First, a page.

China po­lice prob­ing sib­ling deaths

The China Post - - GUIDE POST -

Chi­nese po­lice on Thurs­day were in­ves­ti­gat­ing the ap­par­ent sui­cides of four young sib­lings aged five to 13 who had been aban­doned by their par­ents in one of the coun­try’s poor­est re­gions.

The four were found Wed­nes­day night at home in a vil­lage on the out­skirts of the city of Bi­jie af­ter ingest­ing liq­uid pes­ti­cide, state me­dia re­ported. At­tempts to re­sus­ci­tate them failed and they were de­clared dead at hos­pi­tal.

The chil­dren’s mother had aban­doned them three years ago and their fa­ther had moved away to find work, the of­fi­cial Xin­hua News Agency said. They had dropped out of school a month be­fore and their only sus­te­nance was corn flour ground from last year’s crop, Xin­hua said.

Bi­jie, in im­pov­er­ished Guizhou prov­ince, was the scene of a sim­i­lar tragedy al­most three years ago when five run­away boys as­phyx­i­ated af­ter light­ing a fire in a garbage bin where they were shel­ter­ing from the cold.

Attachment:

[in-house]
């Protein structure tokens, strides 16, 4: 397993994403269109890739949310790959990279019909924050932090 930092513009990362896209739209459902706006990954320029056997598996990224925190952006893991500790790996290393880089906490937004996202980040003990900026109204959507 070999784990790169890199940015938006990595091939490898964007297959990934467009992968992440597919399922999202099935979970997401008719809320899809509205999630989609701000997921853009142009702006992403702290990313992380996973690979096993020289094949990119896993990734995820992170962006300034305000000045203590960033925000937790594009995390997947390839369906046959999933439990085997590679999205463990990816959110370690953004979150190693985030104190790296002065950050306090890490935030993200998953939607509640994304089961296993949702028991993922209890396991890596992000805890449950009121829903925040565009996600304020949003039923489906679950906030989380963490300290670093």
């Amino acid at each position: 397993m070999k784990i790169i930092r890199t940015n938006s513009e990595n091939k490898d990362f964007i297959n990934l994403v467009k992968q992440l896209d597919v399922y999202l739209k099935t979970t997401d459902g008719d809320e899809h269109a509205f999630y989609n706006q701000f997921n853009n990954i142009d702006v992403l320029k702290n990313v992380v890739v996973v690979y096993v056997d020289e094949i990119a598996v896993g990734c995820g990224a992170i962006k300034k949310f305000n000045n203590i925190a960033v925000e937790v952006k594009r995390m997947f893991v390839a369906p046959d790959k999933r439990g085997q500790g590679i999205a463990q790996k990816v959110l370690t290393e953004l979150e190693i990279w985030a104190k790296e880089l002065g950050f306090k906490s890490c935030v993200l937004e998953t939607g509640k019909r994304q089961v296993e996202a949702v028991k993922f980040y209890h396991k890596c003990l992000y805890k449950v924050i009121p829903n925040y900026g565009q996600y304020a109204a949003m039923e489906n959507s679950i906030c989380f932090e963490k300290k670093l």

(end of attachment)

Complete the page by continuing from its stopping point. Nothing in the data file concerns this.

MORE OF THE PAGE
Those cases have re­newed con­cern over “left-be­hind” ru­ral chil­dren who are of­ten placed in the care of aged grand­par­ents while their fa­thers and moth­ers seek work in far-away cities, of­ten re­turn­ing only once a year.

Faced with un­der­funded schools and in­ad­e­quate so­cial ser­vices, such chil­dren are con­sid­ered highly vul­ner­a­ble to emo­tional, phys­i­cal and sex­ual abuse on top of lone­li­ness, bore­dom and hope­less­ness.

China has been widely lauded for rais­ing 600 mil­lion mostly ru­ral peo­ple out of poverty since the in­sti­tu­tion of eco­nomic re­forms in the early 1980s. De­spite that, more than 82 mil­lion ru­ral Chi­nese con­tinue to live be­low the poverty line, set by China at 2,300 yuan (US$376) or less, or US$1 a day.

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